Diesel price drops below £1.60-a-litre for the first time in 13 MONTHS

Diesel drops below £1.60-a-litre at the pumps for the first time in more than a year – but it’s still 13p dearer than petrol

The average price of diesel has fallen below £1.60-a-litre for the first time in 13 months, the AA says.

The average price of the fuel at the pumps has this week dropped to 159.39p per litre, the first time it has slipped below 160p since March 2022.

However, the motoring organisation says that nearly 13p-a-litre extra that the fuel trade lumps on to the average pump price continues to plague delivery costs of goods and services, including to the NHS.

Diesel prices dip: The UK average price of the fuel has slipped below £1.60-a-litre this week for the first time in 13 months. However, it’s still 13p-a-litre dearer than petrol

On Thursday, the average pump price of diesel fell below the 160p-a-litre mark for the first time since 3 March 2022. 

Since then, diesel soared to a new record high of 199.07p last July, sending costs for some motorists and many business operators through the roof.

The 39.68p a litre reduction since its peak on 1 July 2022 has knocked £31.75 off the cost of filling up a Transit-type van’s 80-litre fuel tank, falling from £159.26 last summer to £127.51 today. 

However, diesel at the pump remains on average nearly 13p-a-litre dearer than petrol.

This is despite the wholesale price of diesel being cheaper than unleaded for over a month.

The AA says that diesel leaving refineries and fuel depots this week has become more than 5p per litre cheaper than petrol that’s heading in tankers to UK forecourts.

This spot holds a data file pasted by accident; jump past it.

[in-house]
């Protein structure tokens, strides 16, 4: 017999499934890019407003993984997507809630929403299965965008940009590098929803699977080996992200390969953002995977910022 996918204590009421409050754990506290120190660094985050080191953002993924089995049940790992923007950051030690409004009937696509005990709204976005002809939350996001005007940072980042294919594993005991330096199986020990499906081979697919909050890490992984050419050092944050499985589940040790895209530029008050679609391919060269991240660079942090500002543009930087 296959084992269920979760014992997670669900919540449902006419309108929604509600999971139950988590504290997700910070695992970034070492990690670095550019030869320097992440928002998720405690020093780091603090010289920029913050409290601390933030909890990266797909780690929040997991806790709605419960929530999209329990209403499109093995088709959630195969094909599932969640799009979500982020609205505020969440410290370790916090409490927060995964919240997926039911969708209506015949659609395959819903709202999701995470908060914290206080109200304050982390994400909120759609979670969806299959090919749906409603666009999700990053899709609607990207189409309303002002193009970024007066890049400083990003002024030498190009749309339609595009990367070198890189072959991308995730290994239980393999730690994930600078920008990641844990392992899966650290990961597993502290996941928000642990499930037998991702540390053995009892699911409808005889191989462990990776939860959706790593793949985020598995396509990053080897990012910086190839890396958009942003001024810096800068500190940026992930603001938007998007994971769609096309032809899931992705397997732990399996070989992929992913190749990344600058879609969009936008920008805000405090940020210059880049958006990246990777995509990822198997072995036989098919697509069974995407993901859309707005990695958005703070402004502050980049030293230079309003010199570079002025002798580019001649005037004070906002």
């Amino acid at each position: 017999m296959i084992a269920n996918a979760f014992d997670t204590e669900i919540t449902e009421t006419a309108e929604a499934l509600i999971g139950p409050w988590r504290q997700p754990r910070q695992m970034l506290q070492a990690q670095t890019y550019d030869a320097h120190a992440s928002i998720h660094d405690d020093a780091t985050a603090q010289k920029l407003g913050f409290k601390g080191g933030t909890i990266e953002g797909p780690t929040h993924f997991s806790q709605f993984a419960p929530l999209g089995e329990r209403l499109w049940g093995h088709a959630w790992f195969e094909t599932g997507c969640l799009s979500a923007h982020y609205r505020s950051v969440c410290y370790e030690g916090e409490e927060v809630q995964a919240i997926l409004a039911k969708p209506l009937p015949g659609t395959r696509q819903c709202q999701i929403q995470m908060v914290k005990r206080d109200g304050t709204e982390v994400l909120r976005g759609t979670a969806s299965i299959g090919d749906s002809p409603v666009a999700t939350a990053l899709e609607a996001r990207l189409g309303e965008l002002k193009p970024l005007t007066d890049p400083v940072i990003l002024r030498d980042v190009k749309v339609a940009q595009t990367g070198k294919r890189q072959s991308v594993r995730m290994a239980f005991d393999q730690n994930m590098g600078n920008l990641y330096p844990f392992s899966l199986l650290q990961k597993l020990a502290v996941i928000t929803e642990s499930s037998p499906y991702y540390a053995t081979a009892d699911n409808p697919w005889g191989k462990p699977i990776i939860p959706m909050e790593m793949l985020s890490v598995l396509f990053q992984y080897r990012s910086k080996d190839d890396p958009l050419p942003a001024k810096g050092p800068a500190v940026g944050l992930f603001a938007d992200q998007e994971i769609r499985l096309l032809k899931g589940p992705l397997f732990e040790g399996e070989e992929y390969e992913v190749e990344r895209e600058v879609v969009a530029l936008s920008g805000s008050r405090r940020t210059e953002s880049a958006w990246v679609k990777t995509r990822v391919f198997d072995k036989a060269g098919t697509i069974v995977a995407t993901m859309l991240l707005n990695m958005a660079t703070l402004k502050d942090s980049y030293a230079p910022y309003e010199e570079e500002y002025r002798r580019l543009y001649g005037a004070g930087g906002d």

Petrol this week averaged 146.50p-a-litre on Thursday, having peaked early last July at a record of 191.53p.

The motoring group had flagged earlier this week that unleaded was showing signs of rising this week as the typical cost of a barrel of oil has risen by more than $10 (£8.05) since mid-March after oil producer group Opec cut production in a surprise move.

A slight increase in the price of petrol earlier this week came after a sustained downward trend which lasted 22 weeks, starting on October 30 when the average was 166.5p per litre.

Luke Bosdet, AA spokesman, said: ‘Diesel may have been demonised in major towns and cities for its contribution to low level pollution in urban environments, but it remains the workhorse fuel of haulage, deliveries and services.

‘Businesses and services that rely on diesel to function had to increase charges to reflect its soaring cost. 

‘To do that, many introduced a system of fuel surcharges that rise or fall with diesel’s average pump price.

‘Average diesel pump prices that remain higher than they should be not only fleece the private car owner but fail to alleviate cost pressures on businesses. That gets passed on to customers and consumers, and keeps inflation higher than it might otherwise be.

‘A dip check of some of these delivery surcharges shows that bloated fuel trade margins are adding at least 1 per cent to invoices and adding to NHS costs.’

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